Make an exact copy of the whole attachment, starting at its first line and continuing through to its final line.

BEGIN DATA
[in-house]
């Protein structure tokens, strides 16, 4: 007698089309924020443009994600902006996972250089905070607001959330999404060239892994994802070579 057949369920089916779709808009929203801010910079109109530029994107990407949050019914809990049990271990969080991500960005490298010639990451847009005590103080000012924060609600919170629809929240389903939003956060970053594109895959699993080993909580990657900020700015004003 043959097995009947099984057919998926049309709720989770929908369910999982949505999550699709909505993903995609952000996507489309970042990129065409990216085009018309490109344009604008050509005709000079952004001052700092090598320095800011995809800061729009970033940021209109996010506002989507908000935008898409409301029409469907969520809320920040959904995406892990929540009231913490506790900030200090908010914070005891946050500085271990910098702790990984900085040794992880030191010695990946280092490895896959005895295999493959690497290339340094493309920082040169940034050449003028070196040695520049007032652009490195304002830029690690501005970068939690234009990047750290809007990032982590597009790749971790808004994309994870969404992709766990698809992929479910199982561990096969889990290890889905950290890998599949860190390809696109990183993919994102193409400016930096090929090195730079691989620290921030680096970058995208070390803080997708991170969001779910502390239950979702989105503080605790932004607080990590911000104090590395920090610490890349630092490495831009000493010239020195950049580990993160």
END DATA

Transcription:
[in-house]
């Protein structure tokens, strides 16, 4: 007698089309924020443009994600902006996972250089905070607001959330999404060239892994994802070579 057949369920089916779709808009929203801010910079109109530029994107990407949050019914809990049990271990969080991500960005490298010639990451847009005590103080000012924060609600919170629809929240389903939003956060970053594109895959699993080993909580990657900020700015004003 043959097995009947099984057919998926049309709720989770929908369910999982949505999550699709909505993903995609952000996507489309970042990129065409990216085009018309490109344009604008050509005709000079952004001052700092090598320095800011995809800061729009970033940021209109996010506002989507908000935008898409409301029409469907969520809320920040959904995406892990929540009231913490506790900030200090908010914070005891946050500085271990910098702790990984900085040794992880030191010695990946280092490895896959005895295999493959690497290339340094493309920082040169940034050449003028070196040695520049007032652009490195304002830029690690501005970068939690234009990047750290809007990032982590597009790749971790808004994309994870969404992709766990698809992929479910199982561990096969889990290890889905950290890998599949860190390809696109990183993919994102193409400016930096090929090195730079691989620290921030680096970058995208070390803080997708991170969001779910502390239950979702989105503080605790932004607080990590911000104090590395920090610490890349630092490495831009000493010239020195950049580990993160």